L

Mandala KinderCretaceous Sea Floor
Fig. p. Geography of the North Atlantic region during the Early Cretaceous (Berriasian). Later in the Cretaceous the shelf seas became more extensive. (After Hallam and Sellwood, 1976).

or early Jurassic) there was both a break-up of the North Atlantic continents and a rotation of the Iberian Peninsula, which caused the opening of the Bay of Biscay (see Wilson, 1975, with bibliographic references). Reconstructions show, however, that even during late Cretaceous times, the west of Ireland was situated only a short distance east of Newfoundland (about 900—1200km). Rapid spreading, leading to the development of the present North Atlantic seaway was thus a late Cretaceous and Tertiary event, as is shown both by direct sea floor spreading data (e.g. magnetic stripes on the ocean floor) and by the widespread latest Cretaceous and Tertiary volcan-icity in Ireland, Scotland, Greenland, Iceland and the North Sea.

What is now western Europe was thus at the dawn of the Cretaceous a more or less landlocked epeiric sea (Fig. p), whilst at the close of this period, there was an open, if narrow, ocean to the west. These changes in fundamental geography were accompanied by major sea level fluctuations, perhaps themselves a result of fluctuating sea floor spreading, and minor tectonic activity.

At the close of the Jurassic, the areas of shallow current-swept marine sands in Norfolk and Lincolnshire which are now the lower parts of the Sandringham Sands and the Spilsby Sandstones (Casey, 1973) were separate from the lakes, lagoons and supratidal saline flats of the Purbeck basin to the south. At the beginning of the Cretaceous, a brief marine incursion spread across the English Midlands and linked the two areas, leading in southern England to the development of oyster reefs in what became, albeit briefly, saline bays and estuaries. This incursion was followed by a return to brackish and fresh water conditions in the south, although marine conditions continued in the north, and the facies and broad faunal assemblages of the earliest Cretaceous are comparable to those of the latest Jurassic. This period was terminated by a phase of regional uplift which led to the rejuvenation of rivers and the building up of thick .sequences of mud plain, delta and lacustrine deposits.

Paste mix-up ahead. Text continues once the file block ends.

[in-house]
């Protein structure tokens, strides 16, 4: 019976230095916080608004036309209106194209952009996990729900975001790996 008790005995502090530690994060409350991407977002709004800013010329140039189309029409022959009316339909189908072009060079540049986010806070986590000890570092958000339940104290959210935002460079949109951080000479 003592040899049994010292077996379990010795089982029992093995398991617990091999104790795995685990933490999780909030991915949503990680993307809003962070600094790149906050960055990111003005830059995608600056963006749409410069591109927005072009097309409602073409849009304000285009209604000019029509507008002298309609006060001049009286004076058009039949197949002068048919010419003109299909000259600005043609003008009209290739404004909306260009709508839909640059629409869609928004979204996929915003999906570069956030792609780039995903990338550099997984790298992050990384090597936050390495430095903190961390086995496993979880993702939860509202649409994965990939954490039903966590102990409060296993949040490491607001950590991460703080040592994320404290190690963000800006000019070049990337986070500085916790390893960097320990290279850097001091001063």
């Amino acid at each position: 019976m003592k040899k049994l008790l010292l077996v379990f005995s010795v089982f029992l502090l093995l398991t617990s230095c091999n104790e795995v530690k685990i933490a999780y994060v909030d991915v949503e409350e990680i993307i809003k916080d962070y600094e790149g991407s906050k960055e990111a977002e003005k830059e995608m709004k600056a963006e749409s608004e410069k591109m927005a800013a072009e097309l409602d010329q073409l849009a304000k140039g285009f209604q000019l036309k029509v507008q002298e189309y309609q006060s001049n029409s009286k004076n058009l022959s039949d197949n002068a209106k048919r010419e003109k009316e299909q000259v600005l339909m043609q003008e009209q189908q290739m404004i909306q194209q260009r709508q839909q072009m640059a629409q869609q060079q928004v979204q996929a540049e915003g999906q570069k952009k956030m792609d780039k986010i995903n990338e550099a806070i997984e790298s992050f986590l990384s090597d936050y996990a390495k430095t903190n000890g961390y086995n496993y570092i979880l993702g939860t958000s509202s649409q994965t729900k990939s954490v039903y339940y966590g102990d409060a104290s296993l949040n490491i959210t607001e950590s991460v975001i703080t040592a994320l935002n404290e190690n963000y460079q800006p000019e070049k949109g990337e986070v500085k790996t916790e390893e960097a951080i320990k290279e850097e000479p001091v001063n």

In the early Aptian, fully marine faunas in the Lower Green-sand Group show that the sea covered parts of southern England, This transgression marked the earliest phase of one of the greatest known periods of submergence of continental areas, a fact recognized first by Edouard Suess (1885—1901). This transgression started in the Barremian, proceeded most rapidly in the Albian and Cenomanian, and extended into the late Campanian with only minor interruptions and regressions. As a result, the geography of Europe changed from the landlocked basins dominated by terrigenous clastic influences, which characterized the beginning of the period, to a wide-spread epicontinental sea with only scattered islands emerging from it (Fig. o). Lower Cretaceous sediments are largely terrigenous; those of the Upper Cretaceous are predominantly pelagic carbonates: the chalks (Latin — creta) which gave their name to the system.

The disposition of basins and massifs in western Europe during the Cretaceous was broadly similar to that of the Jurassic, and was a consequence of the geological history of the region extending back to the Precambrian (Sutton, 1968). During the mid to late Cretaceous, these massifs dominated sedimentation, facies and hence faunal distributions in several ways. Many were islands, standing above the Cretaceous sea for the whole period while others were encroached upon and submerged as the sea transgressed. Some, such as the Anglo-Brabant Massif, influenced sedimentation long after their submergence and relatively deep burial.

Between these island-massif areas were basinal regions which were permanently submerged from mid Cretaceous times onwards, and subsided evenly so that the Cretaceous sedimentary successions are complete. In some areas, subsidence exceeded sediment supply, and there was actual deepening. There are two major basinal areas in north-west Europe: the North Sea Basin, bounding an area of continuous subsidence since the Jurassic and regarded by some as a failed rift system, and the Anglo-Paris (or, more correctly, Wessex-Paris) Basin to the south. Within basins and on the submerged flanks of massifs are areas of minor variation in thickness which seem to be the result of basement 'highs' movements of salt plugs, and later displacement along pre-Mesozoic faults and fold axes. These areas are generally marked by thinning, condensation and re-working, as they were in the Jurassic (Sellwood and Jenkyns, 1975).

During the early Cretaceous, there was a limited tectonic activity in Europe (see Ziegler, 1975, 1975a); in the Upper Cretaceous it was minimal.

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